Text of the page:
Reading is not a popular activity among Gen Z, and unless an all-emoji form of writing emerges, that’s not likely to change. The ever-increasing speeds and endlessly expanding content of the internet has all but riddled their attention spans with its rapid-fire barrage of data. Thoughts are easily communicated in short-form blasts via Twitter and Snapchat, so who can blame them for not cracking open an 800-page novel… even when using their new Kindle Fire?

7. Alcohol and Drugs

Once considered a rite of passage, drugs and alcohol are finally becoming uncool. According to one working theory, “Just Say No” propaganda seems to have has done its job in turning a generation away from mind- and body-altering substances.

Also, the growing legalization of marijuana has made its use less appealing. After all, if everyone is doing it now, how cool could it possibly be? Harder drugs aren’t glamorized the way they once were, and trashing drug-addled losers is becoming more and more en vogue among music and culture.

8. Cities

Living in urban centers is less important for Gen Z than it was for Millennials. Who wants to live all crammed up like a basketball team in a subcompact car? Plus, Generation Z-ers are not as drawn to cultural events, concerts, and other perks found in cities.

9. Public Transportation

As Uber will readily testify, public transportation — another advantage of living in cities — is quickly becoming a thing of the past as well. Public transport will suffer because Gen Z loves the idea of car ownership and the sense of responsibility that it gives them, not to mention the solitary nature of driving their own cars. After all, who needs some bus driver or city planner telling them where to go and when to stop?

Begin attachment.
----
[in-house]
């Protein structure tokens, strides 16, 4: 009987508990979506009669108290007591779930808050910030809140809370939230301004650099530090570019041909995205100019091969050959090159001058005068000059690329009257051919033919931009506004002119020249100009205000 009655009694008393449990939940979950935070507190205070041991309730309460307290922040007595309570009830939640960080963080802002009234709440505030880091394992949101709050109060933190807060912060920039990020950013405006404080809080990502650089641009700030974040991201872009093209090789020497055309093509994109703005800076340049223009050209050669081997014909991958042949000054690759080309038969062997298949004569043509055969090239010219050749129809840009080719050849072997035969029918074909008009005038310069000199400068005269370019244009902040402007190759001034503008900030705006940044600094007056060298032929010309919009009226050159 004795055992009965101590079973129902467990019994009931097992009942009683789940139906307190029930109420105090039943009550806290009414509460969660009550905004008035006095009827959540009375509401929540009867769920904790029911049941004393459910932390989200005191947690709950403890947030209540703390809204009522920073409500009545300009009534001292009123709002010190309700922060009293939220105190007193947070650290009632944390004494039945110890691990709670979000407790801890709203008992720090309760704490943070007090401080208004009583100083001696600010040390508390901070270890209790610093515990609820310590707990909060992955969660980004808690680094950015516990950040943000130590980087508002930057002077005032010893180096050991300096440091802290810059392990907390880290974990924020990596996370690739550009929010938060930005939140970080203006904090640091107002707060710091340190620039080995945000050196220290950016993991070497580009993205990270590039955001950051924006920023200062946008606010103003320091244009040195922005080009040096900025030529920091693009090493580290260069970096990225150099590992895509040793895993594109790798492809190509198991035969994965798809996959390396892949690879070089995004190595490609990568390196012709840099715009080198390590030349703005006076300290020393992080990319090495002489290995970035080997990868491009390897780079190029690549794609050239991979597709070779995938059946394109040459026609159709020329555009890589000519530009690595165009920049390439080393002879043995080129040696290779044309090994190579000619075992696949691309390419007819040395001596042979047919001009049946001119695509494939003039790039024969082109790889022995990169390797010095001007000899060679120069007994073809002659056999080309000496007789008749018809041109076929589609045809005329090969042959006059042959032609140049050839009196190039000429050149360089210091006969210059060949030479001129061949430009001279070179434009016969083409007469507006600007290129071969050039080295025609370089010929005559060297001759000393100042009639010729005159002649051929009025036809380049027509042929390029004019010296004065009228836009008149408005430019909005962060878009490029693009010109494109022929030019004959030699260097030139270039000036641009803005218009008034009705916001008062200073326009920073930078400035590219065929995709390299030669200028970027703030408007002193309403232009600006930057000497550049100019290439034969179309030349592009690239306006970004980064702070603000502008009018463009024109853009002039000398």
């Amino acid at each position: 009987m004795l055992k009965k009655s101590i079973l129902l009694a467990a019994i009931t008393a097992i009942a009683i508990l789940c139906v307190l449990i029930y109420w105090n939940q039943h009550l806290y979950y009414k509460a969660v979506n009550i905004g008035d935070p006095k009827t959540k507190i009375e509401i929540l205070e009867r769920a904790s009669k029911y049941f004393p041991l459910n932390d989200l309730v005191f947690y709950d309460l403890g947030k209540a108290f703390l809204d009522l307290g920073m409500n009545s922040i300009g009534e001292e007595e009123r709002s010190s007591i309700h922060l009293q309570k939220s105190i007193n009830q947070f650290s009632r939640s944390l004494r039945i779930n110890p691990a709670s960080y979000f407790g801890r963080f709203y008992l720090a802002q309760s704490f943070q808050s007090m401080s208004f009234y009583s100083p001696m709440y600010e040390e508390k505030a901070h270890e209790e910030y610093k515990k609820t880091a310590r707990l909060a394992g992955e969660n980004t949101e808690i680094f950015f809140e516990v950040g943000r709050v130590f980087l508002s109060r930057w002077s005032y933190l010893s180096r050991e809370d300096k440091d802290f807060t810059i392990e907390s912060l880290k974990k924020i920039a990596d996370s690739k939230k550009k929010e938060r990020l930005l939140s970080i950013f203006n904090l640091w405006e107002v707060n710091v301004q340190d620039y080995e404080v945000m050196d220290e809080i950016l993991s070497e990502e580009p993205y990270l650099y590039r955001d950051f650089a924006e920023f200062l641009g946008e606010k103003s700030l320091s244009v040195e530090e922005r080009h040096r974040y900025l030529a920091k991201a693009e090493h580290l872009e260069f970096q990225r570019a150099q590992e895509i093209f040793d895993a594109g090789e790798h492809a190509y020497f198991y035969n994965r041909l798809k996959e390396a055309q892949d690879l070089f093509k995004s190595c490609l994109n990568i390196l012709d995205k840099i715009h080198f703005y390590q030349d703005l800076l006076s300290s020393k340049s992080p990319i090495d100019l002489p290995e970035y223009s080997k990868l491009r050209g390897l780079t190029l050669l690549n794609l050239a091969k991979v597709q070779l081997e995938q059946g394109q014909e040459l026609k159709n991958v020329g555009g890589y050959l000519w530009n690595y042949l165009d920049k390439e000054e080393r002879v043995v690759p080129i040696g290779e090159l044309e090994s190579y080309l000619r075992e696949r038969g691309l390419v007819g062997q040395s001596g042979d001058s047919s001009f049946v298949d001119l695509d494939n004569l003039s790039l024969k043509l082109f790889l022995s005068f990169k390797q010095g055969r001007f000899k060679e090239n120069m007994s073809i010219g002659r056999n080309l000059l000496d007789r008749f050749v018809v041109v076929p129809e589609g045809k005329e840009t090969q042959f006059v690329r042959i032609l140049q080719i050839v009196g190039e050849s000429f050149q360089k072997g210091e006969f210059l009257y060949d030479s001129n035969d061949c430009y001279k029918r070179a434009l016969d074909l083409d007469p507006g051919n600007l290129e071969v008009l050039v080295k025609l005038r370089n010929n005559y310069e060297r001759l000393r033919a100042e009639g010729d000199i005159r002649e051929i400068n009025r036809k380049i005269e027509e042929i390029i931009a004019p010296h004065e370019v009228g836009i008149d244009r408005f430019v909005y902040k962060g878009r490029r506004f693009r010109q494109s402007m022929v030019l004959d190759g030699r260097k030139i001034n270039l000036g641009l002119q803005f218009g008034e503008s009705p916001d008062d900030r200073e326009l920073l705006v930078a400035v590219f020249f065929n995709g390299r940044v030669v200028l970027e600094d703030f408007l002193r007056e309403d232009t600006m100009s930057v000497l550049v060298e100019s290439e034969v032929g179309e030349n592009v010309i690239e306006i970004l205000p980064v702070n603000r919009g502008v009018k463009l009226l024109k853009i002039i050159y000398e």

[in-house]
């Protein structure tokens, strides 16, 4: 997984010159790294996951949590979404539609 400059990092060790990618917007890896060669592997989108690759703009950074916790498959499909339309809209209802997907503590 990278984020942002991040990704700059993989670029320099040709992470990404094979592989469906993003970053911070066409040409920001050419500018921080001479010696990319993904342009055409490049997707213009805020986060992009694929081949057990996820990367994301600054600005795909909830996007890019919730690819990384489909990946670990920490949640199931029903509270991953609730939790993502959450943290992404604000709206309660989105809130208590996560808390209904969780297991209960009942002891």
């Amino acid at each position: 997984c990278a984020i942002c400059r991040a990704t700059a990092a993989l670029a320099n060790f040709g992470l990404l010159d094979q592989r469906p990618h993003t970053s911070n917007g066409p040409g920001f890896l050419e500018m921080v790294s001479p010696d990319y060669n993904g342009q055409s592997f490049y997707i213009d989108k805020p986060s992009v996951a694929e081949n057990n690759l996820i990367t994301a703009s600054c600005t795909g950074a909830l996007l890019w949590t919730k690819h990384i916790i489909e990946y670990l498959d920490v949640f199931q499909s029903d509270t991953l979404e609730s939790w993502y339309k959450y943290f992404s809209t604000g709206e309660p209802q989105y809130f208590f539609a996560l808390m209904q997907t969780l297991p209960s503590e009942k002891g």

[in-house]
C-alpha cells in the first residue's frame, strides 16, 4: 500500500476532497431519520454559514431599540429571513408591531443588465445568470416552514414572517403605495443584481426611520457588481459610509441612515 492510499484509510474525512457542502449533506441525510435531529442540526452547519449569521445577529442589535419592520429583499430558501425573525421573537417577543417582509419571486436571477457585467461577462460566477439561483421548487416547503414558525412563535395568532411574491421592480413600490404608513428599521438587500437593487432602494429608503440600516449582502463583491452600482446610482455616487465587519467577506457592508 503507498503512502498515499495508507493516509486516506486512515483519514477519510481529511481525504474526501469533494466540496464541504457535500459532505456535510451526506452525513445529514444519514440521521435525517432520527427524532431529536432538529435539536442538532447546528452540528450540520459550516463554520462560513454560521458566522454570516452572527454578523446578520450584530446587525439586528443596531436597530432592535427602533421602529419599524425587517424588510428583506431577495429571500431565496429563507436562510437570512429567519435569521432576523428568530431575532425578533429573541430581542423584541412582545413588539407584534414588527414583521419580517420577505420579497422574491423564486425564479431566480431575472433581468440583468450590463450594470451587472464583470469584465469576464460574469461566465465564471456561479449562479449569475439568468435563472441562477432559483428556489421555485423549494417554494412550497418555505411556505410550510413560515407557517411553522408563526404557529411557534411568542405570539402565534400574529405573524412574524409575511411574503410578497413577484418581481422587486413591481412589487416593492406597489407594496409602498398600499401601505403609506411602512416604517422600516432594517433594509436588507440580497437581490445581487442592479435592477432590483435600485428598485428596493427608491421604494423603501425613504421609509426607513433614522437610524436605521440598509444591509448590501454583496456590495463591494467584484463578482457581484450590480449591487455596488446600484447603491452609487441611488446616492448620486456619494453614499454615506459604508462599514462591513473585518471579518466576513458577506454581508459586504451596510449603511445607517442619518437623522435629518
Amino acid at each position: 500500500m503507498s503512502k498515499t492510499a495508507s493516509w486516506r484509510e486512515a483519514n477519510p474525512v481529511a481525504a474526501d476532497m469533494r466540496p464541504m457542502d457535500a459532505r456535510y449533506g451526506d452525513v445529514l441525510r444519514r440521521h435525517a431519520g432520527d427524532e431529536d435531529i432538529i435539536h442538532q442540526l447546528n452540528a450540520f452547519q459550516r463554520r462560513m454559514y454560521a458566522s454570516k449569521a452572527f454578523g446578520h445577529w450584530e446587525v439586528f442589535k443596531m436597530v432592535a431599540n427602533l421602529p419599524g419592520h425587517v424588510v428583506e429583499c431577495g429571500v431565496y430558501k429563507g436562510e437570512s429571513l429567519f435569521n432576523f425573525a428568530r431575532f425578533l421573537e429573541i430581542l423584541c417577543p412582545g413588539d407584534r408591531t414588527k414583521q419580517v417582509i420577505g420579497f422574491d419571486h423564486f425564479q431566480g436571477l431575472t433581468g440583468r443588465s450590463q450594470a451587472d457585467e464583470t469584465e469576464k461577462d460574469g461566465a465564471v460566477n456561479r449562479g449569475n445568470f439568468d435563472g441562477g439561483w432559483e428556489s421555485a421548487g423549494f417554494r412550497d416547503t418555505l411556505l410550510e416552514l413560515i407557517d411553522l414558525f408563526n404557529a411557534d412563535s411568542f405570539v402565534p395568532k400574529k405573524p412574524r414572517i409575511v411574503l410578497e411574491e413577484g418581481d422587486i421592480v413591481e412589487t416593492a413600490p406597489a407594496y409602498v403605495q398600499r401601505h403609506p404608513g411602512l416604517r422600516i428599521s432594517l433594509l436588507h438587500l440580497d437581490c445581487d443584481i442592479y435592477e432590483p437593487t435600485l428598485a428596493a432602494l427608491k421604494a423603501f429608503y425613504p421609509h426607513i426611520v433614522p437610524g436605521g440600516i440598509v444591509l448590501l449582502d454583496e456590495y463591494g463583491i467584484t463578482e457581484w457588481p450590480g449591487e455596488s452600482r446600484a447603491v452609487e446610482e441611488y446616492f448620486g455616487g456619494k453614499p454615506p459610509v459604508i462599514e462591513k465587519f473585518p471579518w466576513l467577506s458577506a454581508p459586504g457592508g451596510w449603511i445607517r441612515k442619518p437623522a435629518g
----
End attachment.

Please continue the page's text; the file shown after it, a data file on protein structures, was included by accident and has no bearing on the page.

10. Face-to-Face Communication

Ever hear people lamenting that kids these days are too absorbed in their screens? Gen Z is so into their phones and tablets that they don’t spend a lot of time talking to one another. If you want to get the attention of a Gen Z-er, send them a text or a chat — even if they’re in the same room as you. This lack of personal interaction risks destroying something even more important: happiness.

11. Happiness

It’s not looking good for this generation to be a happy-go-lucky crowd. Being alone without much human interaction can lead to depression. It might be difficult for Generation Z to find true happiness because they use their phones instead of hanging out and sharing genuine laughter.

12. Dating

Again, this ties into Gen Z’s unwillingness to interact socially with others. Gen Z just might find that it’s just too difficult to bother creating bonds with one another, much less to date someone and deepen that bond. They also are less likely to settle for anyone they find to be less than perfect.

13. Sex

Here’s a shocker: Generation Z is challenging the traditional norms of sex. They still desire physical contact, but they’re less likely to seek it. If they don’t go on dates, they’re less likely to find someone to have a physical relationship with.

14. More Financially Cautious

Gen Z has grown up listening to the stories of Millennials going to college and leaving loaded down with debt. This has conditioned them to become more financially cautious as a result. They’re saving at an earlier age and are putting money aside to secure their future. Gen Z is also much more “hip” to the “jive” that corporations toss out, tending to ignore high-profile brands in lieu of better value.


This generation is just coming into its own as adults and consumers. What they wind up affecting, killing, or changing remains to be seen. What is certain is that Gen Z will cast aside many traditional and accepted ways of life, and instead will follow their own unique path.